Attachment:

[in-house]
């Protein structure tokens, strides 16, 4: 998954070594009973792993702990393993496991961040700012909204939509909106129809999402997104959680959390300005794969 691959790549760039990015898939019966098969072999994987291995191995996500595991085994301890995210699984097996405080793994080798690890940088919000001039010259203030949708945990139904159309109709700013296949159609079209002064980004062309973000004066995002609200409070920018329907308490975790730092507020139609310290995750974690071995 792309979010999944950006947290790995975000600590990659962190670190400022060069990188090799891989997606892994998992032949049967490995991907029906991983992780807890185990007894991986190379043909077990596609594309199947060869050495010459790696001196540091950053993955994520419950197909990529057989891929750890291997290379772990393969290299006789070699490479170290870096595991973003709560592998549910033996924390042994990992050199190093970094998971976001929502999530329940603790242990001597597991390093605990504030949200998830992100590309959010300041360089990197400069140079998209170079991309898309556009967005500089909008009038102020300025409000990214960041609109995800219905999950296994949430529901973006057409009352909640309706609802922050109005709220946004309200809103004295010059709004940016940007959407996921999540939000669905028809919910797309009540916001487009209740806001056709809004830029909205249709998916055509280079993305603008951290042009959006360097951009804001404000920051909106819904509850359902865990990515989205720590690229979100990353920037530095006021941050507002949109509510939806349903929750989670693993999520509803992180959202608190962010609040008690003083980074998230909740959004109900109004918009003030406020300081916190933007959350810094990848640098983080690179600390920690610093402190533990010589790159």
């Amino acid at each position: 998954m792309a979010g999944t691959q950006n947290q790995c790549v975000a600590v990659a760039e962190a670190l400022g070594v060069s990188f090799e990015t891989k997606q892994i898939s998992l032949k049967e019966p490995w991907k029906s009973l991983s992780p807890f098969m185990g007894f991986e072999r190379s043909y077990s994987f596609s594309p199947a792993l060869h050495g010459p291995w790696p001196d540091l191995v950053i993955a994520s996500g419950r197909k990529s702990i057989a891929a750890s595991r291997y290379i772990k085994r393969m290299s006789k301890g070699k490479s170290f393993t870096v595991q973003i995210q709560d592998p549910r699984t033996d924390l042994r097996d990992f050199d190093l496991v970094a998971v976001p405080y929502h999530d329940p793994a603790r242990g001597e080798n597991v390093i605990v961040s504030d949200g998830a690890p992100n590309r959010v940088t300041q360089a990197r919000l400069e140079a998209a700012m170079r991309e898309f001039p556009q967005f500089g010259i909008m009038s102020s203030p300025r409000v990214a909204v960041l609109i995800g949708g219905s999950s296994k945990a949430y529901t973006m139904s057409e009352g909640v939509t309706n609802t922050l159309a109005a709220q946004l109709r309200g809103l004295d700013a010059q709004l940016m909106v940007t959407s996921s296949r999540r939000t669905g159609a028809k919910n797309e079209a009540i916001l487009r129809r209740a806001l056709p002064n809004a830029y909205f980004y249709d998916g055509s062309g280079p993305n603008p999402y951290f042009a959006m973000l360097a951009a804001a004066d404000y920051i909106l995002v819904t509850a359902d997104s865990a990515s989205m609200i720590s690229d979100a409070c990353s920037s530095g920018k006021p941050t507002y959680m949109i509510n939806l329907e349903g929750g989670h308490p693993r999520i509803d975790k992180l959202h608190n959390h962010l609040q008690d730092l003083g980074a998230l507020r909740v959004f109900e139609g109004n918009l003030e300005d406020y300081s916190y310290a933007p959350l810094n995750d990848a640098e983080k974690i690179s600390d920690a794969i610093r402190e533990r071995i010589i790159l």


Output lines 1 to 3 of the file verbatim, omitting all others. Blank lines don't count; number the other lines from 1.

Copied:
[in-house]
């Protein structure tokens, strides 16, 4: 998954070594009973792993702990393993496991961040700012909204939509909106129809999402997104959680959390300005794969 691959790549760039990015898939019966098969072999994987291995191995996500595991085994301890995210699984097996405080793994080798690890940088919000001039010259203030949708945990139904159309109709700013296949159609079209002064980004062309973000004066995002609200409070920018329907308490975790730092507020139609310290995750974690071995 792309979010999944950006947290790995975000600590990659962190670190400022060069990188090799891989997606892994998992032949049967490995991907029906991983992780807890185990007894991986190379043909077990596609594309199947060869050495010459790696001196540091950053993955994520419950197909990529057989891929750890291997290379772990393969290299006789070699490479170290870096595991973003709560592998549910033996924390042994990992050199190093970094998971976001929502999530329940603790242990001597597991390093605990504030949200998830992100590309959010300041360089990197400069140079998209170079991309898309556009967005500089909008009038102020300025409000990214960041609109995800219905999950296994949430529901973006057409009352909640309706609802922050109005709220946004309200809103004295010059709004940016940007959407996921999540939000669905028809919910797309009540916001487009209740806001056709809004830029909205249709998916055509280079993305603008951290042009959006360097951009804001404000920051909106819904509850359902865990990515989205720590690229979100990353920037530095006021941050507002949109509510939806349903929750989670693993999520509803992180959202608190962010609040008690003083980074998230909740959004109900109004918009003030406020300081916190933007959350810094990848640098983080690179600390920690610093402190533990010589790159």
């Amino acid at each position: 998954m792309a979010g999944t691959q950006n947290q790995c790549v975000a600590v990659a760039e962190a670190l400022g070594v060069s990188f090799e990015t891989k997606q892994i898939s998992l032949k049967e019966p490995w991907k029906s009973l991983s992780p807890f098969m185990g007894f991986e072999r190379s043909y077990s994987f596609s594309p199947a792993l060869h050495g010459p291995w790696p001196d540091l191995v950053i993955a994520s996500g419950r197909k990529s702990i057989a891929a750890s595991r291997y290379i772990k085994r393969m290299s006789k301890g070699k490479s170290f393993t870096v595991q973003i995210q709560d592998p549910r699984t033996d924390l042994r097996d990992f050199d190093l496991v970094a998971v976001p405080y929502h999530d329940p793994a603790r242990g001597e080798n597991v390093i605990v961040s504030d949200g998830a690890p992100n590309r959010v940088t300041q360089a990197r919000l400069e140079a998209a700012m170079r991309e898309f001039p556009q967005f500089g010259i909008m009038s102020s203030p300025r409000v990214a909204v960041l609109i995800g949708g219905s999950s296994k945990a949430y529901t973006m139904s057409e009352g909640v939509t309706n609802t922050l159309a109005a709220q946004l109709r309200g809103l004295d700013a010059q709004l940016m909106v940007t959407s996921s296949r999540r939000t669905g159609a028809k919910n797309e079209a009540i916001l487009r129809r209740a806001l056709p002064n809004a830029y909205f980004y249709d998916g055509s062309g280079p993305n603008p999402y951290f042009a959006m973000l360097a951009a804001a004066d404000y920051i909106l995002v819904t509850a359902d997104s865990a990515s989205m609200i720590s690229d979100a409070c990353s920037s530095g920018k006021p941050t507002y959680m949109i509510n939806l329907e349903g929750g989670h308490p693993r999520i509803d975790k992180l959202h608190n959390h962010l609040q008690d730092l003083g980074a998230l507020r909740v959004f109900e139609g109004n918009l003030e300005d406020y300081s916190y310290a933007p959350l810094n995750d990848a640098e983080k974690i690179s600390d920690a794969i610093r402190e533990r071995i010589i790159l």